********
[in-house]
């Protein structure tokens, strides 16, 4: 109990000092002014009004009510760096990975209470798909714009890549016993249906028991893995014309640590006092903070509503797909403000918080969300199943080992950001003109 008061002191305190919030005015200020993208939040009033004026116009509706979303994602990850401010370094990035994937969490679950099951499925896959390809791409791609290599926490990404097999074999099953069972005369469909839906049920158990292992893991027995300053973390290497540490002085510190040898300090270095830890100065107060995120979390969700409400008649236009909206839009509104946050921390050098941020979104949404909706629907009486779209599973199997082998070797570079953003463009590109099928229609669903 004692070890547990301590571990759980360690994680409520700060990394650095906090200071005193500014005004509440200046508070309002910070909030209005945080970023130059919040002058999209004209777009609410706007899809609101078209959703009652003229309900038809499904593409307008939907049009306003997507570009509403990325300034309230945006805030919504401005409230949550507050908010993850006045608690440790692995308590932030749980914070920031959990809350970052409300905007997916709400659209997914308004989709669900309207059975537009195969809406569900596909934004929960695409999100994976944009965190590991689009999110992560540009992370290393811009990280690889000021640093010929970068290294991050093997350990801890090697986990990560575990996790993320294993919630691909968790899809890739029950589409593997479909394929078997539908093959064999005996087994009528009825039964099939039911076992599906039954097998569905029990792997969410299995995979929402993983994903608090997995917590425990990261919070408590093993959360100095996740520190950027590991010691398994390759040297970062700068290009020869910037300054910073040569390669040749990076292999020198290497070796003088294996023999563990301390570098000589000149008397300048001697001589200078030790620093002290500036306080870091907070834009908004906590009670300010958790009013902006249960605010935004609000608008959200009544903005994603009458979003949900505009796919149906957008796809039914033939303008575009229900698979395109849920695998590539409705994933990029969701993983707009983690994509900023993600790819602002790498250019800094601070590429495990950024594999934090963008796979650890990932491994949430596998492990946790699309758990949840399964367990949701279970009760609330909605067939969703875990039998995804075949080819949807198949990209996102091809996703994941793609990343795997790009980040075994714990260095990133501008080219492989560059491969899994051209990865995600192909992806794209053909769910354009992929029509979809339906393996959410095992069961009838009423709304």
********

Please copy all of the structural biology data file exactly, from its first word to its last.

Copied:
[in-house]
């Protein structure tokens, strides 16, 4: 109990000092002014009004009510760096990975209470798909714009890549016993249906028991893995014309640590006092903070509503797909403000918080969300199943080992950001003109 008061002191305190919030005015200020993208939040009033004026116009509706979303994602990850401010370094990035994937969490679950099951499925896959390809791409791609290599926490990404097999074999099953069972005369469909839906049920158990292992893991027995300053973390290497540490002085510190040898300090270095830890100065107060995120979390969700409400008649236009909206839009509104946050921390050098941020979104949404909706629907009486779209599973199997082998070797570079953003463009590109099928229609669903 004692070890547990301590571990759980360690994680409520700060990394650095906090200071005193500014005004509440200046508070309002910070909030209005945080970023130059919040002058999209004209777009609410706007899809609101078209959703009652003229309900038809499904593409307008939907049009306003997507570009509403990325300034309230945006805030919504401005409230949550507050908010993850006045608690440790692995308590932030749980914070920031959990809350970052409300905007997916709400659209997914308004989709669900309207059975537009195969809406569900596909934004929960695409999100994976944009965190590991689009999110992560540009992370290393811009990280690889000021640093010929970068290294991050093997350990801890090697986990990560575990996790993320294993919630691909968790899809890739029950589409593997479909394929078997539908093959064999005996087994009528009825039964099939039911076992599906039954097998569905029990792997969410299995995979929402993983994903608090997995917590425990990261919070408590093993959360100095996740520190950027590991010691398994390759040297970062700068290009020869910037300054910073040569390669040749990076292999020198290497070796003088294996023999563990301390570098000589000149008397300048001697001589200078030790620093002290500036306080870091907070834009908004906590009670300010958790009013902006249960605010935004609000608008959200009544903005994603009458979003949900505009796919149906957008796809039914033939303008575009229900698979395109849920695998590539409705994933990029969701993983707009983690994509900023993600790819602002790498250019800094601070590429495990950024594999934090963008796979650890990932491994949430596998492990946790699309758990949840399964367990949701279970009760609330909605067939969703875990039998995804075949080819949807198949990209996102091809996703994941793609990343795997790009980040075994714990260095990133501008080219492989560059491969899994051209990865995600192909992806794209053909769910354009992929029509979809339906393996959410095992069961009838009423709304």